Malaysians facing higher health risks

  • Nation
  • Saturday, 05 Jun 2004

PETALING JAYA: More people are smoking, leading sedentary lives and switching to a higher fat diet, exposing themselves to higher health risks.  

National Heart Institute cardiology department head Datuk Seri Dr Robaayah Zambahar said they risked health problems such as obesity, diabetes and heart disease, which is the number one killer in the country.  

“More people are going for cappuccinos, deep-fried food and fast food such as burgers and fries which have a higher amount of fat. 

“We need to burn off that extra fat so that it doesn't create health problems but our current lifestyle does not involve much exercise. 

“For example, we drive to the store when we can walk and we try to find the closest parking lot to the mall entrance. 

“Some have also become couch potatoes and are hooked to sedentary activities such as watching television and playing computer games,” she said. 

According to the Second National Health and Morbidity Survey in 1996, one out of four Malaysians is overweight. 

The survey also showed that 51% of Malaysians have one or two risk factors leading to cardiovascular disease. 

The next National Health and Morbidity Survey would be in 2006. 

Malaysian Doctors' Co-operative Society chairman Dr J.S. Deo said the current figure would definitely be higher.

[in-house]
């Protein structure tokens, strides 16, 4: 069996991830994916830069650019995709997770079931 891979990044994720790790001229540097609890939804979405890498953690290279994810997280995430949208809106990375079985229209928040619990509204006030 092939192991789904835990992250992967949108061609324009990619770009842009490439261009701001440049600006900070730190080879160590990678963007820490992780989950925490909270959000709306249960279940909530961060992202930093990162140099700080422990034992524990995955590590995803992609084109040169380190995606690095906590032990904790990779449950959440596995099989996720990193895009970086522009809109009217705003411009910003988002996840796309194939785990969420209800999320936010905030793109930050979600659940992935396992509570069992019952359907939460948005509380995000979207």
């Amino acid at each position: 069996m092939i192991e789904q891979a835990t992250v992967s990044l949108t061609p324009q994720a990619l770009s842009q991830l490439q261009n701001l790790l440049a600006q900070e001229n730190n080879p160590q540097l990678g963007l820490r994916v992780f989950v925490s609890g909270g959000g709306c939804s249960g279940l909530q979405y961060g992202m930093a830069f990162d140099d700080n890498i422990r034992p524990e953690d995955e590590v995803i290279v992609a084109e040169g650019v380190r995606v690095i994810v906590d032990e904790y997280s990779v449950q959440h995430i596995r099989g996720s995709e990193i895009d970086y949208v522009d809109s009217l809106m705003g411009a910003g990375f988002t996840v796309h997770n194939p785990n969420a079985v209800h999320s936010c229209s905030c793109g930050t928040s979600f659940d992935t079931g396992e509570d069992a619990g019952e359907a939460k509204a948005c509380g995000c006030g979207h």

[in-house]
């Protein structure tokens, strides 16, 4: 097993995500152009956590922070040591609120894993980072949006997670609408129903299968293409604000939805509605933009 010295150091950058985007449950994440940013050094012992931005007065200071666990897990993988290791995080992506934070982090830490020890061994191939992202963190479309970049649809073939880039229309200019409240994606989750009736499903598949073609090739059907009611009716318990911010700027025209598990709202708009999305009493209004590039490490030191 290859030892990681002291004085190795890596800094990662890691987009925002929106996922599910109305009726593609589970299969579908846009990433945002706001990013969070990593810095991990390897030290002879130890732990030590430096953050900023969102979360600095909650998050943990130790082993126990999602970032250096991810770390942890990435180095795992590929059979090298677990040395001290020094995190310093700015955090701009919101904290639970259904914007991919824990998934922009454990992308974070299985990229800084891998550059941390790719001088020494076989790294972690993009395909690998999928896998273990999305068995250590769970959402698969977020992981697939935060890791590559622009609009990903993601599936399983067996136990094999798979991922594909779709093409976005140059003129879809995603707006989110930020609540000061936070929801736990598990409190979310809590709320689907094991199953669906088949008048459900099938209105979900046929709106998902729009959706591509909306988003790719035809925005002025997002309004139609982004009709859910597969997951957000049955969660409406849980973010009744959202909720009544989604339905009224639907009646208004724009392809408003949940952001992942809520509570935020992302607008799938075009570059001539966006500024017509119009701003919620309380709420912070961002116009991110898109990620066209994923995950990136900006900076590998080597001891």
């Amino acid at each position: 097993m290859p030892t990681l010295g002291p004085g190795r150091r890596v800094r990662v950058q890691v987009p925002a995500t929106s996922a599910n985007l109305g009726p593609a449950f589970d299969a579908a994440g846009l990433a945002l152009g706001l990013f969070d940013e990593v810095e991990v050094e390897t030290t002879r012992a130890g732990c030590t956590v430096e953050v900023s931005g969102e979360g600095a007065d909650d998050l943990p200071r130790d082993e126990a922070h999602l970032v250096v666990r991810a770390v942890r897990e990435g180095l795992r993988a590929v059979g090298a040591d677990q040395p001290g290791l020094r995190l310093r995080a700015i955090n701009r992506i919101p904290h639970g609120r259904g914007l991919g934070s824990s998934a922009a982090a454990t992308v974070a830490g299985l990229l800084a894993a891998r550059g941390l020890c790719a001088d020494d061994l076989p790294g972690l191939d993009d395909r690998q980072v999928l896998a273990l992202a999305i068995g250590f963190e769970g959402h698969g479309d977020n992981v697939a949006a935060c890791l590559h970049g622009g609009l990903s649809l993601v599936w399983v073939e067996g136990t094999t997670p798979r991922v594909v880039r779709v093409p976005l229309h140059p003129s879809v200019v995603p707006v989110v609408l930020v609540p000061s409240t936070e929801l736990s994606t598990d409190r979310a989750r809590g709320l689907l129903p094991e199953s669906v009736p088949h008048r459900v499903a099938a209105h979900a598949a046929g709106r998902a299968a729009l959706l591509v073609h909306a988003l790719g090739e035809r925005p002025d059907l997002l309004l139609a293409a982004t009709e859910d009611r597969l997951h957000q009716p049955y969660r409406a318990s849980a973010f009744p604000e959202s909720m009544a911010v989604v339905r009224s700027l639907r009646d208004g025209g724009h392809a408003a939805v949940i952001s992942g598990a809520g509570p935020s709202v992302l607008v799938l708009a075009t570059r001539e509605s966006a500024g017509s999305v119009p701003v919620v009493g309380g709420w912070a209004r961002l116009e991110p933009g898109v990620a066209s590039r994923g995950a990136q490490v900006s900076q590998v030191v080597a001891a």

“If you don't take care of your weight it might lead to other problems such as hypertension, diabetes, heart disease and even death,” he said. 

He added that it was essential to educate the public on how to take care of their health as “health is in the hands of every Malaysian, be they rich or poor.” 

“Eat a wide variety of food especially more cereal, fruits and vegetables. 

“Also avoid snacks, soft drinks, cordials, excessive desserts and deep-fried food and eat according to age.  

“Frequent exercise such as walking for between 15 and 20 minutes three times a week will also help,” he said. 

Nutrition Society of Malaysia president Dr Tee Ee Siong said the eating habits of Malaysians were far from satisfactory. 

“Consumers hold the key to healthy eating – on what to eat, when to eat and how much to eat,” he said.  

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